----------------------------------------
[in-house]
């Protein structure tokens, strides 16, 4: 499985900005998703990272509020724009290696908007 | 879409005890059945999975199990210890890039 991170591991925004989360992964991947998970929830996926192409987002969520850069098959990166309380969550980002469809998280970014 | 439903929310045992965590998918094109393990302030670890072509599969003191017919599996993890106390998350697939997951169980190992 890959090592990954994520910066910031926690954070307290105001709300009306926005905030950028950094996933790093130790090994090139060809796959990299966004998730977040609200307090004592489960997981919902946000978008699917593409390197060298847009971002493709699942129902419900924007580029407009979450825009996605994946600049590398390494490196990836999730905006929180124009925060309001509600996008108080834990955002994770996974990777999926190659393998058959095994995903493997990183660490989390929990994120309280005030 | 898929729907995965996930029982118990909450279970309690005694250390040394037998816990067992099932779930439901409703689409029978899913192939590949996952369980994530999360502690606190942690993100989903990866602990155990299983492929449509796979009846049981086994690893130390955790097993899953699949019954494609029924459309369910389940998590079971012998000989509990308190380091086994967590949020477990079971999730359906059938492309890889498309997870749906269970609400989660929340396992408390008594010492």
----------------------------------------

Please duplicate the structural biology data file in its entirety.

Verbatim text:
[in-house]
């Protein structure tokens, strides 16, 4: 499985900005998703990272509020724009290696908007 | 879409005890059945999975199990210890890039 991170591991925004989360992964991947998970929830996926192409987002969520850069098959990166309380969550980002469809998280970014 | 439903929310045992965590998918094109393990302030670890072509599969003191017919599996993890106390998350697939997951169980190992 890959090592990954994520910066910031926690954070307290105001709300009306926005905030950028950094996933790093130790090994090139060809796959990299966004998730977040609200307090004592489960997981919902946000978008699917593409390197060298847009971002493709699942129902419900924007580029407009979450825009996605994946600049590398390494490196990836999730905006929180124009925060309001509600996008108080834990955002994770996974990777999926190659393998058959095994995903493997990183660490989390929990994120309280005030 | 898929729907995965996930029982118990909450279970309690005694250390040394037998816990067992099932779930439901409703689409029978899913192939590949996952369980994530999360502690606190942690993100989903990866602990155990299983492929449509796979009846049981086994690893130390955790097993899953699949019954494609029924459309369910389940998590079971012998000989509990308190380091086994967590949020477990079971999730359906059938492309890889498309997870749906269970609400989660929340396992408390008594010492």